Chad’s blog 7 – The interview

Welcome to Part 7 of my recruitment blog! This part will deal with the finer points of the interview itself. 

It is an understatement indeed to say that the interview itself is the most important part of the process. It is absolutely critical. However, if you have followed the previous steps we have highlighted in the Parts 1 to 6, then this step should be much easier.

We left you in Part 6 waiting in the foyer of your prospective employer and your name has now been called. Make sure your mobile phone is turned off!

Before we go on though, let’s think a bit about your state of mind and how you’re feeling at this stage.

For the majority of people who go for interviews, nervousness plays a huge part in how we perform in the interview. I believe there is one main reason for being nervous – you really want this job and you want to perform at your best.

I’ll let you into a little secret. Employers also want to see you at your best, so many of them will try to relax you and make the experience less nerve-wracking. I always discuss nerves at the beginning of an interview as an icebreaker to let the candidate know I understand they can be nervous. Usually, it relaxes them and enables them to perform better. You cannot rely on this on every occasion but if you are nervous you should use this to your advantage.

Being nervous normally means you are less likely to forget what you have prepared. You tend to concentrate better and be more focused on what you are doing. I am normally more worried if someone tells me they are not nervous. This can mean that they really do not care if they get the job or not and are more likely to be severely underprepared.

So, if you go into an interview feeling quite nervous, try not to worry. It is normal and it is a good sign.

When you are greeted by the interviewer make sure you have a firm handshake. There is nothing worse for an interview to be greeted by someone who shakes their hand like a wet fish. On the other hand, you should ensure that your handshake is not too powerful and likely to break someone’s hand!

Once you have been seated in the interview room, you should wait for the interviewer to start talking first. Initially, the interviewer may start with small talk as their way of relaxing you but be careful not to waft on with any irrelevant information. Try to keep your answers as short as possible but at the same time, show interest and smile.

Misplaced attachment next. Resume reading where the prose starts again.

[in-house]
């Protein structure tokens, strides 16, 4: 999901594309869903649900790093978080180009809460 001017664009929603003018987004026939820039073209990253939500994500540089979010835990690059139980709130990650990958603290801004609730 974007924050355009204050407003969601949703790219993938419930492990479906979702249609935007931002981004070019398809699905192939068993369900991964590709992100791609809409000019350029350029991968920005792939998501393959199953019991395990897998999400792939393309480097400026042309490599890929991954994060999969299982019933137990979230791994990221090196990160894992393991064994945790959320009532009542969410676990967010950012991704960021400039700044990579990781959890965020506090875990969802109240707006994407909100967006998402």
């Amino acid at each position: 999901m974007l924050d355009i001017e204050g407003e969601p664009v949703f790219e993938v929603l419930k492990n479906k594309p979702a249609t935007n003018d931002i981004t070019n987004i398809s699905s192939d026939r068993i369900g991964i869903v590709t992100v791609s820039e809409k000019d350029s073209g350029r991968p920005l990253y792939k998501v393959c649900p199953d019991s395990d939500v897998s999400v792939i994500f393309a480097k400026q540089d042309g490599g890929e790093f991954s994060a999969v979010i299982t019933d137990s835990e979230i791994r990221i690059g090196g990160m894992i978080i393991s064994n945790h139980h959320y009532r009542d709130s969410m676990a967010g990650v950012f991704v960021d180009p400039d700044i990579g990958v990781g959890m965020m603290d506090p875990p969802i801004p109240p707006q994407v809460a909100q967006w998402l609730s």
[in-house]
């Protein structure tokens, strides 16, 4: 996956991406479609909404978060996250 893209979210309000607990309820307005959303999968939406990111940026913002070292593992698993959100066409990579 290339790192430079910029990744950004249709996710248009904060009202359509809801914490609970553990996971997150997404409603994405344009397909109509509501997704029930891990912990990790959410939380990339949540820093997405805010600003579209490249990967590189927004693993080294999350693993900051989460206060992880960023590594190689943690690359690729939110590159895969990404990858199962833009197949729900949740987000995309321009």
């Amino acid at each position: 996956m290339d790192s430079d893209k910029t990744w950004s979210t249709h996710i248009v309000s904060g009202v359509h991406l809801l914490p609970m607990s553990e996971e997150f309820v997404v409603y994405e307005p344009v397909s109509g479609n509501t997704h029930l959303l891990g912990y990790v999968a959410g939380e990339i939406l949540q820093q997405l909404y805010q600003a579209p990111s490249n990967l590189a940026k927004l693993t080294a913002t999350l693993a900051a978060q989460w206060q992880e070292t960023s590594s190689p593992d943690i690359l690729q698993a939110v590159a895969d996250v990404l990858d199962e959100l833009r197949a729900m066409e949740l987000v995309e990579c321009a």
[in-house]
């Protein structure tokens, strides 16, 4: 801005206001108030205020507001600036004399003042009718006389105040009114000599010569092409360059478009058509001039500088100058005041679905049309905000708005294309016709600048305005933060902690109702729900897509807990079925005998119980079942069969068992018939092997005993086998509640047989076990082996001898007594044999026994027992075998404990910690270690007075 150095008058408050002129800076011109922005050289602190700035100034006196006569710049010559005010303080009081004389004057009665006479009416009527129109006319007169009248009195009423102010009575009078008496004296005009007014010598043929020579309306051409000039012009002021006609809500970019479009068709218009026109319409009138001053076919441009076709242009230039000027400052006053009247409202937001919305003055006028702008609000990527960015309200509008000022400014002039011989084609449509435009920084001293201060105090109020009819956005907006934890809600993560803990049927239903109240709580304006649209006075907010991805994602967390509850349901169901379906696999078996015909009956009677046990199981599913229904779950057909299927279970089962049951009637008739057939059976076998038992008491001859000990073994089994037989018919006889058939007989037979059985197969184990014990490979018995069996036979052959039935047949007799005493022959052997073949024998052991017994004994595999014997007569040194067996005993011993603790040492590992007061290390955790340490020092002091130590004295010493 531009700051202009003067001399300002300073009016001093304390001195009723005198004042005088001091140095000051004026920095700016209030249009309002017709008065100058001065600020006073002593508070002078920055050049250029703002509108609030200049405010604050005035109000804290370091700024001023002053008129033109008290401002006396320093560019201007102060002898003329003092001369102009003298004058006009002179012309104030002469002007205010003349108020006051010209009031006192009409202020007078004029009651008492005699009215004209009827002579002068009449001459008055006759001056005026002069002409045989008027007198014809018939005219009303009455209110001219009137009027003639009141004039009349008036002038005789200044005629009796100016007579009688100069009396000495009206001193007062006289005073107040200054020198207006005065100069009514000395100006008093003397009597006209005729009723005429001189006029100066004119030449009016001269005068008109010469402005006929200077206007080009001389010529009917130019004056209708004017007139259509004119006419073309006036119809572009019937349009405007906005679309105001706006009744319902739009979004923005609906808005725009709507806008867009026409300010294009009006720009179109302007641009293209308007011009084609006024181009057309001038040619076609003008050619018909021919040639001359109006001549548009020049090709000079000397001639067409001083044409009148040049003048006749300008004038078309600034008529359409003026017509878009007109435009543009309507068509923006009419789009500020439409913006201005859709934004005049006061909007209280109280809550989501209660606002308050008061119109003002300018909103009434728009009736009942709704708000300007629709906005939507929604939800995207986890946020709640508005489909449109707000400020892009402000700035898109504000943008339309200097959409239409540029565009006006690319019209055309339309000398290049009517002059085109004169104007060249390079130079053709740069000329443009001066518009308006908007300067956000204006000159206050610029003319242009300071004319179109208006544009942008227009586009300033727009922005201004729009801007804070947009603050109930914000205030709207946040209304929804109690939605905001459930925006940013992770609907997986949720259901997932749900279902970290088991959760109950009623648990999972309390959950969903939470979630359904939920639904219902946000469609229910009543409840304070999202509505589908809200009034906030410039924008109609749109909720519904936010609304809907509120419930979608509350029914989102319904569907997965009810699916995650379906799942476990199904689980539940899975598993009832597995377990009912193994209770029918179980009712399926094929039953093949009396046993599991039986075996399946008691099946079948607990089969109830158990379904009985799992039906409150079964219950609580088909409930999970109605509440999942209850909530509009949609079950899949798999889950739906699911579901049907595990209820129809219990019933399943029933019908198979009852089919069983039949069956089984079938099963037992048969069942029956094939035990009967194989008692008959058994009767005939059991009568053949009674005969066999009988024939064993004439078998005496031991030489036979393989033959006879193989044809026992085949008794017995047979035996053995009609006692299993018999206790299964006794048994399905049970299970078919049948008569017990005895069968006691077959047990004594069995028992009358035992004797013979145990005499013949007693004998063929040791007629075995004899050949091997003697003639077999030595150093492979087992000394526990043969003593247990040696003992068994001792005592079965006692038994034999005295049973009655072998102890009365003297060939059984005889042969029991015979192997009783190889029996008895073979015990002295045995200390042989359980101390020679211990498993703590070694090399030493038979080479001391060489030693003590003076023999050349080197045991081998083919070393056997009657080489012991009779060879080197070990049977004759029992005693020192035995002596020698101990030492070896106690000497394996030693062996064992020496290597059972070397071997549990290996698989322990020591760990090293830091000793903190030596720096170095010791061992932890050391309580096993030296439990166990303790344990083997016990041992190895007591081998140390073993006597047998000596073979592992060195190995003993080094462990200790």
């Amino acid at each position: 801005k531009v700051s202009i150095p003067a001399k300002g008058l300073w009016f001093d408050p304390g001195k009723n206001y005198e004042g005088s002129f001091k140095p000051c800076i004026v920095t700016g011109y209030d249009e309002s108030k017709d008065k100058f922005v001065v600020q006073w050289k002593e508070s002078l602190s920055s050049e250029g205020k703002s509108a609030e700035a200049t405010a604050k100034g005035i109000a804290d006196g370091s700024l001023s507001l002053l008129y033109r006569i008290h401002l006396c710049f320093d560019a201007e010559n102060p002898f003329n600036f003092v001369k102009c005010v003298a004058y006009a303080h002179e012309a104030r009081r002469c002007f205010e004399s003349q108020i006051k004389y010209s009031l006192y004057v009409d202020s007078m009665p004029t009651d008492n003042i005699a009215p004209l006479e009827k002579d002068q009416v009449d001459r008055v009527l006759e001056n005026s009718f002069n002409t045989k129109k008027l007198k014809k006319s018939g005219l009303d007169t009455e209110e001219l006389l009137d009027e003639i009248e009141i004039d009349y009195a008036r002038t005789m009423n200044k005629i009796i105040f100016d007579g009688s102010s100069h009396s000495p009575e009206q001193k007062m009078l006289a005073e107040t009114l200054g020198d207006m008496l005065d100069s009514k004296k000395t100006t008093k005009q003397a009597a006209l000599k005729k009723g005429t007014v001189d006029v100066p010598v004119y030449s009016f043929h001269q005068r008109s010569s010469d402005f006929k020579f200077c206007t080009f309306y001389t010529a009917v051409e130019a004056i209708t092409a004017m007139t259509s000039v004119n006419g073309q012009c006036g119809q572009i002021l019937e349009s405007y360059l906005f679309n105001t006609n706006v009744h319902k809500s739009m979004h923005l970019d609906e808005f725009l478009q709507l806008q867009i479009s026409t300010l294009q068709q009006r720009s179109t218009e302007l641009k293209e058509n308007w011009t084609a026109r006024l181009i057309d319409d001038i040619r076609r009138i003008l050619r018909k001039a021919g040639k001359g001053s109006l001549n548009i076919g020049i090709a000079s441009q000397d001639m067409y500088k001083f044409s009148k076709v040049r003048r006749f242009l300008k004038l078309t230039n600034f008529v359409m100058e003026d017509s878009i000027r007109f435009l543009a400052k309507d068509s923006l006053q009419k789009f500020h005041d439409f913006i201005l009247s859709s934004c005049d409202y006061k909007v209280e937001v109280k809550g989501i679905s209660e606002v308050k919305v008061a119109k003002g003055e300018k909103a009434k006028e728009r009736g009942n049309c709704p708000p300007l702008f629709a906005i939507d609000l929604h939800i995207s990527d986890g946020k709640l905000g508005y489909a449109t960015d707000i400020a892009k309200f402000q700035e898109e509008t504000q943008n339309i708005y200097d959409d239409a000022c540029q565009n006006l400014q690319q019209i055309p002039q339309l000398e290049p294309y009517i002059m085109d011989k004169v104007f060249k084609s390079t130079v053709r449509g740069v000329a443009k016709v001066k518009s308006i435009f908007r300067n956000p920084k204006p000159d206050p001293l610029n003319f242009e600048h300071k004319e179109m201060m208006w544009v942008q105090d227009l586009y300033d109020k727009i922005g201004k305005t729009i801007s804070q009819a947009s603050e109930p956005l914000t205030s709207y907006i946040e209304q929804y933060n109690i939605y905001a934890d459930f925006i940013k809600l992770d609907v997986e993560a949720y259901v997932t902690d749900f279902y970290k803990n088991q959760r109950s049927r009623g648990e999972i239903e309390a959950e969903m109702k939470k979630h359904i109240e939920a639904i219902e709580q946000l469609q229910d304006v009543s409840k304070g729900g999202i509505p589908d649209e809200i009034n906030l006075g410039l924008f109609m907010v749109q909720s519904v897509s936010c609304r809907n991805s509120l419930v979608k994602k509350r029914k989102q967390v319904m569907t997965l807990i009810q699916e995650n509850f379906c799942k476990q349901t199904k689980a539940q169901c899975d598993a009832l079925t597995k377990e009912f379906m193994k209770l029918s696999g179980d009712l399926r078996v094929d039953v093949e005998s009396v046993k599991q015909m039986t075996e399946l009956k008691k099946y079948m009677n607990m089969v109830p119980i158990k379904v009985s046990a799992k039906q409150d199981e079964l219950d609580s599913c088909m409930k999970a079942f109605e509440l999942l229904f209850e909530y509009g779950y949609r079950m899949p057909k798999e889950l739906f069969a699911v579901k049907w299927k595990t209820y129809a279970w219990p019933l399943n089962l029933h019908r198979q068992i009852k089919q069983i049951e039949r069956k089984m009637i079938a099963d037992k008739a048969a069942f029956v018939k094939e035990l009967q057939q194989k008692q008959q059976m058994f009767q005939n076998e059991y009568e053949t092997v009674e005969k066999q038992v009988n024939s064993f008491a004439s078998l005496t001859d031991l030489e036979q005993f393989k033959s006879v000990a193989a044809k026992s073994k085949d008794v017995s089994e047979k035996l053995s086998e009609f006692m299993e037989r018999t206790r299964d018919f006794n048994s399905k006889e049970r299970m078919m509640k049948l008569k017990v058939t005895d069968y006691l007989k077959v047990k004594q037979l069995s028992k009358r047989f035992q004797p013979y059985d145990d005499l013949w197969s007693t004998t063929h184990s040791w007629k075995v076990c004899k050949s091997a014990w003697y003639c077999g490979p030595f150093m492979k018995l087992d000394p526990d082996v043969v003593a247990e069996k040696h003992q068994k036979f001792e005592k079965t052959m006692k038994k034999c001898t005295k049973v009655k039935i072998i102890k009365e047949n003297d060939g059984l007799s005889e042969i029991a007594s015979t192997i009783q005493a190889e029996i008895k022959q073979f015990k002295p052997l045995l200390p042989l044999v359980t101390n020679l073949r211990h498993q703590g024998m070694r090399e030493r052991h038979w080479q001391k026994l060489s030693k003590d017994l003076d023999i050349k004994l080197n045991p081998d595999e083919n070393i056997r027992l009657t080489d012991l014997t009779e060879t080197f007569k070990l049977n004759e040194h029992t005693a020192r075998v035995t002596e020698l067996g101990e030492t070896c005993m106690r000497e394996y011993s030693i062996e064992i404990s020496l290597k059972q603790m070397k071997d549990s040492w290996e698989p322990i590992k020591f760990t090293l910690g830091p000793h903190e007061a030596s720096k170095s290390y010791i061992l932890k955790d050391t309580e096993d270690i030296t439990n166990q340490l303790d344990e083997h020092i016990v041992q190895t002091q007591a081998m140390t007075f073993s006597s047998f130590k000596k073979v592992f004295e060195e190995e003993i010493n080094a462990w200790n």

Early on in the interview, you will probably be asked what you know about their company. This is a great opportunity to get off to a good start. As I have said in previous blogs, companies are very impressed when you are able to describe what their company does; its mission and its purpose. Try not to refer to notes here it will look much better if you do it from memory. By all means have notes handy to refer to if you draw a blank.

Remember that even if you are being interviewed by a Group Training company for an apprenticeship or traineeship you should research that GTO the same as you would for a company you are applying to direct. 

There is a range of interview questions you can prepare to answer. For an apprenticeship or traineeship there are three that are most important: 

  1. Why are you interested in this trade or job?
    You need to give some good information here. You need to convince the employer that you have a genuine interest and therefore more likely to get through the term of your apprenticeship or traineeship. Answers such as “it’s something different” or “I think it would be a good experience” or even, “friends have told me it’s a great job” are not likely to go down well. Tell the interviewer why you like the work involved and when the interest first came to you. A good word to use to describe your interest is “passion”. Show you are passionate about the job and this will impress a prospective employer.
  2. What tasks and duties are usually undertaken by a qualified person in this job or trade?